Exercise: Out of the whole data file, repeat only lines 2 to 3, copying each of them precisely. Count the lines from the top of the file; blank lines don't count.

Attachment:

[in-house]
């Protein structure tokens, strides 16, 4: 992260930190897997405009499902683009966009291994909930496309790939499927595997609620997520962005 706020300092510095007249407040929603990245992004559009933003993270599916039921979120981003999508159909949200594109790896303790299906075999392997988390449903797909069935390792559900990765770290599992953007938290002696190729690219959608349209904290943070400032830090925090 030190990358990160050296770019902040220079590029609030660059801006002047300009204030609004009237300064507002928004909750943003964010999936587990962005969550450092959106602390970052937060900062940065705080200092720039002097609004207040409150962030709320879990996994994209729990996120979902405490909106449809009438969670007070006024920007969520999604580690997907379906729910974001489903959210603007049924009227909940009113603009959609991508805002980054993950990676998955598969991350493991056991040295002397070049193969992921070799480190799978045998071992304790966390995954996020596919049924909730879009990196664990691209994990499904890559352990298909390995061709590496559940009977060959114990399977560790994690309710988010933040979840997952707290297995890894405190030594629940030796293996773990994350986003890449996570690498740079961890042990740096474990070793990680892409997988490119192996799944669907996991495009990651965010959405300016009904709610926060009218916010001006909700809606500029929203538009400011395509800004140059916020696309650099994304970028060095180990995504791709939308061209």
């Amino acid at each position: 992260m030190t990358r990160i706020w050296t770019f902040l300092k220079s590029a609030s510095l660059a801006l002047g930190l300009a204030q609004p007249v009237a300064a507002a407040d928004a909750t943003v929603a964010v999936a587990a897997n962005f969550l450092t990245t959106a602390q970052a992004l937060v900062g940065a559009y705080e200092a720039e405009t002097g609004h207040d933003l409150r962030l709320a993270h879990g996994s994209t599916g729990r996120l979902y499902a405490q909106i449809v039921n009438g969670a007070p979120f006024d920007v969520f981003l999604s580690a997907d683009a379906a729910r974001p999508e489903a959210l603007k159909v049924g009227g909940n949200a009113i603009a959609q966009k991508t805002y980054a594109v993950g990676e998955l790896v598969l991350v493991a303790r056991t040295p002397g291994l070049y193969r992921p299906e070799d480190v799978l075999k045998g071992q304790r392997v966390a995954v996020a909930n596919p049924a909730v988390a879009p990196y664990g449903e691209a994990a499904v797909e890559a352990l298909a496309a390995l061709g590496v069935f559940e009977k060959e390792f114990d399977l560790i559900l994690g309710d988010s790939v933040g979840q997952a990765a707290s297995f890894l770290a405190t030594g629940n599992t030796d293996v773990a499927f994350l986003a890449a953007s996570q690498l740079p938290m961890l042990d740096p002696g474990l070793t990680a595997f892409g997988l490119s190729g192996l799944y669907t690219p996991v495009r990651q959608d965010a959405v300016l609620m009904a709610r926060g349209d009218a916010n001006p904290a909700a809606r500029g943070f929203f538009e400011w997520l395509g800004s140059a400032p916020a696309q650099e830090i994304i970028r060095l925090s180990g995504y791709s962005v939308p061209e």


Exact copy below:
């Protein structure tokens, strides 16, 4: 992260930190897997405009499902683009966009291994909930496309790939499927595997609620997520962005 706020300092510095007249407040929603990245992004559009933003993270599916039921979120981003999508159909949200594109790896303790299906075999392997988390449903797909069935390792559900990765770290599992953007938290002696190729690219959608349209904290943070400032830090925090 030190990358990160050296770019902040220079590029609030660059801006002047300009204030609004009237300064507002928004909750943003964010999936587990962005969550450092959106602390970052937060900062940065705080200092720039002097609004207040409150962030709320879990996994994209729990996120979902405490909106449809009438969670007070006024920007969520999604580690997907379906729910974001489903959210603007049924009227909940009113603009959609991508805002980054993950990676998955598969991350493991056991040295002397070049193969992921070799480190799978045998071992304790966390995954996020596919049924909730879009990196664990691209994990499904890559352990298909390995061709590496559940009977060959114990399977560790994690309710988010933040979840997952707290297995890894405190030594629940030796293996773990994350986003890449996570690498740079961890042990740096474990070793990680892409997988490119192996799944669907996991495009990651965010959405300016009904709610926060009218916010001006909700809606500029929203538009400011395509800004140059916020696309650099994304970028060095180990995504791709939308061209």
């Amino acid at each position: 992260m030190t990358r990160i706020w050296t770019f902040l300092k220079s590029a609030s510095l660059a801006l002047g930190l300009a204030q609004p007249v009237a300064a507002a407040d928004a909750t943003v929603a964010v999936a587990a897997n962005f969550l450092t990245t959106a602390q970052a992004l937060v900062g940065a559009y705080e200092a720039e405009t002097g609004h207040d933003l409150r962030l709320a993270h879990g996994s994209t599916g729990r996120l979902y499902a405490q909106i449809v039921n009438g969670a007070p979120f006024d920007v969520f981003l999604s580690a997907d683009a379906a729910r974001p999508e489903a959210l603007k159909v049924g009227g909940n949200a009113i603009a959609q966009k991508t805002y980054a594109v993950g990676e998955l790896v598969l991350v493991a303790r056991t040295p002397g291994l070049y193969r992921p299906e070799d480190v799978l075999k045998g071992q304790r392997v966390a995954v996020a909930n596919p049924a909730v988390a879009p990196y664990g449903e691209a994990a499904v797909e890559a352990l298909a496309a390995l061709g590496v069935f559940e009977k060959e390792f114990d399977l560790i559900l994690g309710d988010s790939v933040g979840q997952a990765a707290s297995f890894l770290a405190t030594g629940n599992t030796d293996v773990a499927f994350l986003a890449a953007s996570q690498l740079p938290m961890l042990d740096p002696g474990l070793t990680a595997f892409g997988l490119s190729g192996l799944y669907t690219p996991v495009r990651q959608d965010a959405v300016l609620m009904a709610r926060g349209d009218a916010n001006p904290a909700a809606r500029g943070f929203f538009e400011w997520l395509g800004s140059a400032p916020a696309q650099e830090i994304i970028r060095l925090s180990g995504y791709s962005v939308p061209e």